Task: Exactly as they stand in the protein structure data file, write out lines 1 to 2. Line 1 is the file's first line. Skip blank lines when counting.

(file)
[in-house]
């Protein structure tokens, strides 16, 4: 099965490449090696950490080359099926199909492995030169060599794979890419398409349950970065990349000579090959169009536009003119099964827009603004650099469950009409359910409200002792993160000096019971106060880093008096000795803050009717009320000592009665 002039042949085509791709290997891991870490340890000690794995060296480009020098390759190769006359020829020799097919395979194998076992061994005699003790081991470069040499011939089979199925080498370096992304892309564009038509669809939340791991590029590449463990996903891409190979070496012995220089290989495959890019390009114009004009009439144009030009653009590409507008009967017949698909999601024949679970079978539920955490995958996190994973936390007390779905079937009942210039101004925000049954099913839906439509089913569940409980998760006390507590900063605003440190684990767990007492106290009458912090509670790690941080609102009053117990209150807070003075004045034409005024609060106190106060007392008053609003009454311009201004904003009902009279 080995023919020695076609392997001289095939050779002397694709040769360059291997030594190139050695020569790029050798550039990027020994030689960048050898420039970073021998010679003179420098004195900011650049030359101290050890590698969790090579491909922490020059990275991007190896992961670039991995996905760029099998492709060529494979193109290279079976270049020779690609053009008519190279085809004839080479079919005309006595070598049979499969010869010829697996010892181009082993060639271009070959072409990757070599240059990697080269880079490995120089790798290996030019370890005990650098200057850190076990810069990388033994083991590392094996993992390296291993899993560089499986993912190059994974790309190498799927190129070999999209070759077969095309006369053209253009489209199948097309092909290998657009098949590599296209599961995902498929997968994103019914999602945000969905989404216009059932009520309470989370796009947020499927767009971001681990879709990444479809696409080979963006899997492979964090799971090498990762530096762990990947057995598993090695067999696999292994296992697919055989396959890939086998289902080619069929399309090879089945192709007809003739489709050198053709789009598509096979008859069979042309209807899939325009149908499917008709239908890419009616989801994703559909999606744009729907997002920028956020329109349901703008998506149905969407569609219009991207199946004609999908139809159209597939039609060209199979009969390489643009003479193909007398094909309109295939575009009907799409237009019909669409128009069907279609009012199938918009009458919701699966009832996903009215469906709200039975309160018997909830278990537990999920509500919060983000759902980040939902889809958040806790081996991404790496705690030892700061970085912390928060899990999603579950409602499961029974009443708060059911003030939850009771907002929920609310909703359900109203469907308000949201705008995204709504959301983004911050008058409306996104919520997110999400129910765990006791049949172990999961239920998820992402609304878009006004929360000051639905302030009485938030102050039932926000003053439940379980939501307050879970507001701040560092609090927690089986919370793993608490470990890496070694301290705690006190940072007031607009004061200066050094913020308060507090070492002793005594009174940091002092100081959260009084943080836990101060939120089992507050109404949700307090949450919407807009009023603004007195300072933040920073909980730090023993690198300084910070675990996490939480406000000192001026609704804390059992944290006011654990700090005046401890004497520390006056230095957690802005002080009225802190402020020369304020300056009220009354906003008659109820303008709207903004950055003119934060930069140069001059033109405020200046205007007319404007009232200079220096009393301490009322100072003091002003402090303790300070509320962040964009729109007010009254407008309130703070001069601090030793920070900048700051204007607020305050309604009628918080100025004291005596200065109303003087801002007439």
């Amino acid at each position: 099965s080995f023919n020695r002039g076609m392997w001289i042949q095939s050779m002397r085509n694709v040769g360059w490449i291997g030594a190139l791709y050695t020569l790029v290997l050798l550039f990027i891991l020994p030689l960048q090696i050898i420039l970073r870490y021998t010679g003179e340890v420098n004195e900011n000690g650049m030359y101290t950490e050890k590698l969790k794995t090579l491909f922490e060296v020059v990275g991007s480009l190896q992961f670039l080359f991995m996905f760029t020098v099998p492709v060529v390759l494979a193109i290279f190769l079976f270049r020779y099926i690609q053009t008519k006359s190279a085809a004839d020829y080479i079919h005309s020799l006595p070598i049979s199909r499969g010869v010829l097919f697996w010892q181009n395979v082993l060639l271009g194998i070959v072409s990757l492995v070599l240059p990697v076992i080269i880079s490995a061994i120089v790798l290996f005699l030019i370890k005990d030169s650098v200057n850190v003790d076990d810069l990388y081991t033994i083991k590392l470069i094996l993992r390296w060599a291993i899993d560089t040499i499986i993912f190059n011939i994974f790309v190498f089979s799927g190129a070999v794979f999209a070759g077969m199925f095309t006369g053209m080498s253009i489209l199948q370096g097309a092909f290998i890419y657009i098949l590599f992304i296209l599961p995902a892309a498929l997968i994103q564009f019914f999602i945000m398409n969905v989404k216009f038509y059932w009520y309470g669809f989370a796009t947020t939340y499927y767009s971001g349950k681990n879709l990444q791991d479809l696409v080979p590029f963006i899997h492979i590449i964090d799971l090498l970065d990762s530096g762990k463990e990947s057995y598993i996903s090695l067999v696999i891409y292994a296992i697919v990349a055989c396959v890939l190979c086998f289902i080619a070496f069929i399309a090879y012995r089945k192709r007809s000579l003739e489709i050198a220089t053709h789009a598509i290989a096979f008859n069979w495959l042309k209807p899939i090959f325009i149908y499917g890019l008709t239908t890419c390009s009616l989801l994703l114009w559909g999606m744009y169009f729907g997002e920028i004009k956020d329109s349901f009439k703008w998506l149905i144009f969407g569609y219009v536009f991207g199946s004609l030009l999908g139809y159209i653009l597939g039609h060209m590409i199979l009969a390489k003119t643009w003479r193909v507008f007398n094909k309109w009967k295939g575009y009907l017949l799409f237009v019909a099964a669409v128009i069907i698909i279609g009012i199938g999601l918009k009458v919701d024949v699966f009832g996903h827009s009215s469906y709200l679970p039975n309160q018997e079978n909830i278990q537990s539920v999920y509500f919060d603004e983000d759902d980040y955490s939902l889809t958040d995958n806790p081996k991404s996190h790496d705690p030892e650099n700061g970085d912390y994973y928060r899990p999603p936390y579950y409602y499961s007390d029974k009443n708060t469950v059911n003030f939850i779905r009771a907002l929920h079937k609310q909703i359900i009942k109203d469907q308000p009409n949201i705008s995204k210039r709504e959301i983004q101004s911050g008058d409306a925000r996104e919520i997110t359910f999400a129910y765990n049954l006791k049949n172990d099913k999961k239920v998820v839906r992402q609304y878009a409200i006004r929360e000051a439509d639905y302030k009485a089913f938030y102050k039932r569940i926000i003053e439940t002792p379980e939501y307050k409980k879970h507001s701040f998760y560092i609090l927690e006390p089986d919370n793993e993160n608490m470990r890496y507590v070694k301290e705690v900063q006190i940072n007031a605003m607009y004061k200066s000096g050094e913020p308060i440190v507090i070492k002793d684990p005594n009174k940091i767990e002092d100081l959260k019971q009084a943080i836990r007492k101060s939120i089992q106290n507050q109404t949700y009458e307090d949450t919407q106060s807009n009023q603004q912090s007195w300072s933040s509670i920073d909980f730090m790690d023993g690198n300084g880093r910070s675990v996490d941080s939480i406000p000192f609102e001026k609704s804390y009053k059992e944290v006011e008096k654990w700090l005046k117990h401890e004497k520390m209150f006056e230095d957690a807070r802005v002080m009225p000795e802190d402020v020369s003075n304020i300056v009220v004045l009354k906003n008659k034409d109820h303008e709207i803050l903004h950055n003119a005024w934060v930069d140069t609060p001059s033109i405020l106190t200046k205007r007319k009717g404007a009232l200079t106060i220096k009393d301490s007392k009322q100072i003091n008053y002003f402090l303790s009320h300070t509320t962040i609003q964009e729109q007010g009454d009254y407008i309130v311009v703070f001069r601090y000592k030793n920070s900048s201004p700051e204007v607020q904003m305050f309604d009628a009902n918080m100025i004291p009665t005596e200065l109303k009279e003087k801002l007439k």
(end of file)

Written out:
[in-house]
């Protein structure tokens, strides 16, 4: 099965490449090696950490080359099926199909492995030169060599794979890419398409349950970065990349000579090959169009536009003119099964827009603004650099469950009409359910409200002792993160000096019971106060880093008096000795803050009717009320000592009665 002039042949085509791709290997891991870490340890000690794995060296480009020098390759190769006359020829020799097919395979194998076992061994005699003790081991470069040499011939089979199925080498370096992304892309564009038509669809939340791991590029590449463990996903891409190979070496012995220089290989495959890019390009114009004009009439144009030009653009590409507008009967017949698909999601024949679970079978539920955490995958996190994973936390007390779905079937009942210039101004925000049954099913839906439509089913569940409980998760006390507590900063605003440190684990767990007492106290009458912090509670790690941080609102009053117990209150807070003075004045034409005024609060106190106060007392008053609003009454311009201004904003009902009279 080995023919020695076609392997001289095939050779002397694709040769360059291997030594190139050695020569790029050798550039990027020994030689960048050898420039970073021998010679003179420098004195900011650049030359101290050890590698969790090579491909922490020059990275991007190896992961670039991995996905760029099998492709060529494979193109290279079976270049020779690609053009008519190279085809004839080479079919005309006595070598049979499969010869010829697996010892181009082993060639271009070959072409990757070599240059990697080269880079490995120089790798290996030019370890005990650098200057850190076990810069990388033994083991590392094996993992390296291993899993560089499986993912190059994974790309190498799927190129070999999209070759077969095309006369053209253009489209199948097309092909290998657009098949590599296209599961995902498929997968994103019914999602945000969905989404216009059932009520309470989370796009947020499927767009971001681990879709990444479809696409080979963006899997492979964090799971090498990762530096762990990947057995598993090695067999696999292994296992697919055989396959890939086998289902080619069929399309090879089945192709007809003739489709050198053709789009598509096979008859069979042309209807899939325009149908499917008709239908890419009616989801994703559909999606744009729907997002920028956020329109349901703008998506149905969407569609219009991207199946004609999908139809159209597939039609060209199979009969390489643009003479193909007398094909309109295939575009009907799409237009019909669409128009069907279609009012199938918009009458919701699966009832996903009215469906709200039975309160018997909830278990537990999920509500919060983000759902980040939902889809958040806790081996991404790496705690030892700061970085912390928060899990999603579950409602499961029974009443708060059911003030939850009771907002929920609310909703359900109203469907308000949201705008995204709504959301983004911050008058409306996104919520997110999400129910765990006791049949172990999961239920998820992402609304878009006004929360000051639905302030009485938030102050039932926000003053439940379980939501307050879970507001701040560092609090927690089986919370793993608490470990890496070694301290705690006190940072007031607009004061200066050094913020308060507090070492002793005594009174940091002092100081959260009084943080836990101060939120089992507050109404949700307090949450919407807009009023603004007195300072933040920073909980730090023993690198300084910070675990996490939480406000000192001026609704804390059992944290006011654990700090005046401890004497520390006056230095957690802005002080009225802190402020020369304020300056009220009354906003008659109820303008709207903004950055003119934060930069140069001059033109405020200046205007007319404007009232200079220096009393301490009322100072003091002003402090303790300070509320962040964009729109007010009254407008309130703070001069601090030793920070900048700051204007607020305050309604009628918080100025004291005596200065109303003087801002007439």